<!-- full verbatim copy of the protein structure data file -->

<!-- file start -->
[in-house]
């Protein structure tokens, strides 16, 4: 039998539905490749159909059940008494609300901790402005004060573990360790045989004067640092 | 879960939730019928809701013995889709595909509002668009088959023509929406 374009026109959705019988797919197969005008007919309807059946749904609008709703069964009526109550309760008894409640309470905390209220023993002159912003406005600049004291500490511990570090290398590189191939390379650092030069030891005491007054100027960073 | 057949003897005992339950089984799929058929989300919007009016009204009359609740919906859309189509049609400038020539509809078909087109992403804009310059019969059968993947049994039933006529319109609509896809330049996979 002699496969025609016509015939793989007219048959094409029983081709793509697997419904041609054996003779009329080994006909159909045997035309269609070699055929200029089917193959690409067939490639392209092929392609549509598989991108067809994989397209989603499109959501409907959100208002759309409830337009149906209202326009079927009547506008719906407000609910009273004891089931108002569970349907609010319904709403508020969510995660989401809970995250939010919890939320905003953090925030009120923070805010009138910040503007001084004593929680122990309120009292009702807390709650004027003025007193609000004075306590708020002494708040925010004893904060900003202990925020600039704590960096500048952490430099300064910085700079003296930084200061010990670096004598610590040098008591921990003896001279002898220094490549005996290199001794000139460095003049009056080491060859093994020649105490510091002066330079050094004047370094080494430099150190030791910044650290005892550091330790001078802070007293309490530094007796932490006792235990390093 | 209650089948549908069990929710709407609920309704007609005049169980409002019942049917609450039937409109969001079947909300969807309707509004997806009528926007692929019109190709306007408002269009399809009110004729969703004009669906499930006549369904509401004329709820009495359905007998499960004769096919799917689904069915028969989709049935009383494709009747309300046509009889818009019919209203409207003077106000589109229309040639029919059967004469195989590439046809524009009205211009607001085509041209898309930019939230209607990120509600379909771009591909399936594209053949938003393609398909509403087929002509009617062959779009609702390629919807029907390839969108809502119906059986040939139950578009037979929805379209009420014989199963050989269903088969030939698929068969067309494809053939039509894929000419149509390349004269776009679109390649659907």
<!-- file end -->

[in-house]
């Protein structure tokens, strides 16, 4: 039998539905490749159909059940008494609300901790402005004060573990360790045989004067640092 | 879960939730019928809701013995889709595909509002668009088959023509929406 374009026109959705019988797919197969005008007919309807059946749904609008709703069964009526109550309760008894409640309470905390209220023993002159912003406005600049004291500490511990570090290398590189191939390379650092030069030891005491007054100027960073 | 057949003897005992339950089984799929058929989300919007009016009204009359609740919906859309189509049609400038020539509809078909087109992403804009310059019969059968993947049994039933006529319109609509896809330049996979 002699496969025609016509015939793989007219048959094409029983081709793509697997419904041609054996003779009329080994006909159909045997035309269609070699055929200029089917193959690409067939490639392209092929392609549509598989991108067809994989397209989603499109959501409907959100208002759309409830337009149906209202326009079927009547506008719906407000609910009273004891089931108002569970349907609010319904709403508020969510995660989401809970995250939010919890939320905003953090925030009120923070805010009138910040503007001084004593929680122990309120009292009702807390709650004027003025007193609000004075306590708020002494708040925010004893904060900003202990925020600039704590960096500048952490430099300064910085700079003296930084200061010990670096004598610590040098008591921990003896001279002898220094490549005996290199001794000139460095003049009056080491060859093994020649105490510091002066330079050094004047370094080494430099150190030791910044650290005892550091330790001078802070007293309490530094007796932490006792235990390093 | 209650089948549908069990929710709407609920309704007609005049169980409002019942049917609450039937409109969001079947909300969807309707509004997806009528926007692929019109190709306007408002269009399809009110004729969703004009669906499930006549369904509401004329709820009495359905007998499960004769096919799917689904069915028969989709049935009383494709009747309300046509009889818009019919209203409207003077106000589109229309040639029919059967004469195989590439046809524009009205211009607001085509041209898309930019939230209607990120509600379909771009591909399936594209053949938003393609398909509403087929002509009617062959779009609702390629919807029907390839969108809502119906059986040939139950578009037979929805379209009420014989199963050989269903088969030939698929068969067309494809053939039509894929000419149509390349004269776009679109390649659907």